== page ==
the colors of leaving


umber trunks, endless silence,

a detachment so profound
the shiver of leaf, flower, bud
makes no difference.

(Alla Prima, Judith Skillman- Tar River Poetry vol. 57 no. 1)


rake away the chaff-shorn
scarves and headdresses
of oak and maple trees–
now standing in the distance
like jags and scratches
in white perfection, like
our words in the haze between
before and after.

sulking snowmen
watch the white run over
from the rooftops and stain
the soil blacker than the
glowing, icy street–
your deception in its purest form,
smooth silence and still cold
spinning off into a ditch.

the day you left was a
wild gust of warm dirt,
packed in by bare toes and
cradled in baby fingers that
drew back, writhing,
at the touch of a worm.
It rained later, and you
had taken my umbrella.

singing into seashells
to hear our voices echo,
her brown hair is longer
than the last picture in your
wallet, washed-out
by now, six summers later.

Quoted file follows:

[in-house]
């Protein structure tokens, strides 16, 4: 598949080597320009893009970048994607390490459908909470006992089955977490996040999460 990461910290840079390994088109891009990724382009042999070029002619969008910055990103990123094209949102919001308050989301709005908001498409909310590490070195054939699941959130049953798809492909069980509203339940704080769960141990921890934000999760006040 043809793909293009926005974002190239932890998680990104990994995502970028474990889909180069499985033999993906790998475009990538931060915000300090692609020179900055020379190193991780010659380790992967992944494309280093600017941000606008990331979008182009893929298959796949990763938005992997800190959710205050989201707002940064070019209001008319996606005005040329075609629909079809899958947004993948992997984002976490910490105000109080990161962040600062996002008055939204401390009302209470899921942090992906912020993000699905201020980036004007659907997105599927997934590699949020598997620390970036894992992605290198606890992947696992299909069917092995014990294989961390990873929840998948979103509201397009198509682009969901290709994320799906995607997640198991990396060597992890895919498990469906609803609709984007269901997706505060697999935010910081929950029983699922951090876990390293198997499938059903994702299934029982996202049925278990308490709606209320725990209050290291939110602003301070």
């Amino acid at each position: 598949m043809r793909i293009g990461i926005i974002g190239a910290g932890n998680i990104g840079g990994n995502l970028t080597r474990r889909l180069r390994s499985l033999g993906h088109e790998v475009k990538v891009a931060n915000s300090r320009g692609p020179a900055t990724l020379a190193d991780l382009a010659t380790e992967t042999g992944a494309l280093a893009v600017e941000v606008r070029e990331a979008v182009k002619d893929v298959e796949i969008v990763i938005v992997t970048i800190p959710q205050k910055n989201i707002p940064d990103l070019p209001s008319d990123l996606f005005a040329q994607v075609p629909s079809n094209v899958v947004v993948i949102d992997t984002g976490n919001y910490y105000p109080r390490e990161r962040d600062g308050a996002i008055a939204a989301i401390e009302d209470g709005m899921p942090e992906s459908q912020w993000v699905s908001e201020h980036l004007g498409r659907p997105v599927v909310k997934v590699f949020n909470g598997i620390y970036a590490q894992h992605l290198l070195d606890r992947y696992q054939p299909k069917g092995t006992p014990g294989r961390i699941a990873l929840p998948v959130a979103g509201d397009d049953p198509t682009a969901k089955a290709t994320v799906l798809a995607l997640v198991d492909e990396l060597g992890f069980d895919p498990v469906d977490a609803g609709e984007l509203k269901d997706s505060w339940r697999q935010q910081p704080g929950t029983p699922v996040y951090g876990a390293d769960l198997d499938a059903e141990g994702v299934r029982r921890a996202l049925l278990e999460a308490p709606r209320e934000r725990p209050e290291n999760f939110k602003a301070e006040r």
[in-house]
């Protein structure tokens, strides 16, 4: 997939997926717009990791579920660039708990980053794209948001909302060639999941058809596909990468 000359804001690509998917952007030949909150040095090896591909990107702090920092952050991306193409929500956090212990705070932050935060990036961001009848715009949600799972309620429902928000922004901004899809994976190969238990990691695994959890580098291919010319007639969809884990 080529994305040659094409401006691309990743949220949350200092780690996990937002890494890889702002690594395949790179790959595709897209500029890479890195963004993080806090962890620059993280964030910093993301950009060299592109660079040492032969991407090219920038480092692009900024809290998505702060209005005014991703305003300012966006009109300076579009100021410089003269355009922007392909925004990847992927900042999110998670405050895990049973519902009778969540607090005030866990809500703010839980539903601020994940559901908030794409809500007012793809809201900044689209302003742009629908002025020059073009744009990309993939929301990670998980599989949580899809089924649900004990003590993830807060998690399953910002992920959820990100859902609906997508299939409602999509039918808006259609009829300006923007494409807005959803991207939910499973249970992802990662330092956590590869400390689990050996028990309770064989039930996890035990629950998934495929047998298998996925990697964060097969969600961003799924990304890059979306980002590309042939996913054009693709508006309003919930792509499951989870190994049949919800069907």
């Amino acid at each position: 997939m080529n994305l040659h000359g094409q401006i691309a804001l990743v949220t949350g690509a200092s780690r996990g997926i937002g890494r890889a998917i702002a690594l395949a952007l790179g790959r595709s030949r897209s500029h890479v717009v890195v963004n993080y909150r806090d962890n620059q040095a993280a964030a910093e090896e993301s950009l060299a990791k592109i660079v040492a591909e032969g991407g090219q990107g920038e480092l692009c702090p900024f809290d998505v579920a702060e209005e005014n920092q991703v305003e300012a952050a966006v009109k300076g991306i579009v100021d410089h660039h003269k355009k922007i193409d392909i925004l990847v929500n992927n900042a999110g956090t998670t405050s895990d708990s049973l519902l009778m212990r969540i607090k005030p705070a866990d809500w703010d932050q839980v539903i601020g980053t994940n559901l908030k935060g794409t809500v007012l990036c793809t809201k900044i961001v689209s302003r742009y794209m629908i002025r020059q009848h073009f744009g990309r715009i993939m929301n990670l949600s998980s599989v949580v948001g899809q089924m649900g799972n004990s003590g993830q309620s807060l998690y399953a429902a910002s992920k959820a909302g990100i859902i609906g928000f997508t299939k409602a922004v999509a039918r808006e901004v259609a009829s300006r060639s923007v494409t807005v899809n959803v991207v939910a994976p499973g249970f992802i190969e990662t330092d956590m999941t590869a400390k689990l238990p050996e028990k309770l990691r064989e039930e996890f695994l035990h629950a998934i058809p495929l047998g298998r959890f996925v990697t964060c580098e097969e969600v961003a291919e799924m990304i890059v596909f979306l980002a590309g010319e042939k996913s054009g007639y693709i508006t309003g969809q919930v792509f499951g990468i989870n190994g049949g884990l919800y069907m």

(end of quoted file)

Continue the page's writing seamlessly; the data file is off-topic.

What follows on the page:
The dunes are dissolving,
wiped away to show more sky.

One year, under full moons
and candy apple crunches,
I whispered that I forgave you.
As the years pass, so their Creator
turns the soil, turns the heart back
to Himself, turns the tides in
and out again, and I embrace
the rhythm and let it take me.

And when the cherry tree sprouts
pink again, she will leave me,
like you did.
Only she will go with
trailing gowns and dancing roses,
vanilla cupcakes and forehead kisses,
a veil so white that it puts
the snow to shame
and leaves the sound of laughter,
dancing on and on
through a castle of silence and ice.



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